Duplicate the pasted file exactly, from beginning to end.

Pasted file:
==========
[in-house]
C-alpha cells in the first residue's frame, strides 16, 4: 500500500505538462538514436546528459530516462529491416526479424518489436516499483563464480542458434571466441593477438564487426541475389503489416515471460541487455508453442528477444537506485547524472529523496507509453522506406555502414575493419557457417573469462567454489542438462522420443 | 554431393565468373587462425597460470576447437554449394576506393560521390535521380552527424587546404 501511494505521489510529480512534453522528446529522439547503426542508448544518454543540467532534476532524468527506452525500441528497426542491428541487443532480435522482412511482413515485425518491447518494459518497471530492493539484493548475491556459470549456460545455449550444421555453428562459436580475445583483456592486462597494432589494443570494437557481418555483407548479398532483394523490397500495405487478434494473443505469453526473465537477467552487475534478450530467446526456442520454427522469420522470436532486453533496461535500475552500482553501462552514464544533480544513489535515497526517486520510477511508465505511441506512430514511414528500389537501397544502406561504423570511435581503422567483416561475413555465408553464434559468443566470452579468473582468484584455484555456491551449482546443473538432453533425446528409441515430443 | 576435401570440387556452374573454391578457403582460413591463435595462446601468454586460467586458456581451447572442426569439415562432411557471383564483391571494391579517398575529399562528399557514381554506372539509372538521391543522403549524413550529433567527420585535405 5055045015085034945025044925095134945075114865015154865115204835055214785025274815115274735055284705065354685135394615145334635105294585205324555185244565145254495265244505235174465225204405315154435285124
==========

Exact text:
[in-house]
C-alpha cells in the first residue's frame, strides 16, 4: 500500500505538462538514436546528459530516462529491416526479424518489436516499483563464480542458434571466441593477438564487426541475389503489416515471460541487455508453442528477444537506485547524472529523496507509453522506406555502414575493419557457417573469462567454489542438462522420443 | 554431393565468373587462425597460470576447437554449394576506393560521390535521380552527424587546404 501511494505521489510529480512534453522528446529522439547503426542508448544518454543540467532534476532524468527506452525500441528497426542491428541487443532480435522482412511482413515485425518491447518494459518497471530492493539484493548475491556459470549456460545455449550444421555453428562459436580475445583483456592486462597494432589494443570494437557481418555483407548479398532483394523490397500495405487478434494473443505469453526473465537477467552487475534478450530467446526456442520454427522469420522470436532486453533496461535500475552500482553501462552514464544533480544513489535515497526517486520510477511508465505511441506512430514511414528500389537501397544502406561504423570511435581503422567483416561475413555465408553464434559468443566470452579468473582468484584455484555456491551449482546443473538432453533425446528409441515430443 | 576435401570440387556452374573454391578457403582460413591463435595462446601468454586460467586458456581451447572442426569439415562432411557471383564483391571494391579517398575529399562528399557514381554506372539509372538521391543522403549524413550529433567527420585535405 5055045015085034945025044925095134945075114865015154865115204835055214785025274815115274735055284705065354685135394615145334635105294585205324555185244565145254495265244505235174465225204405315154435285124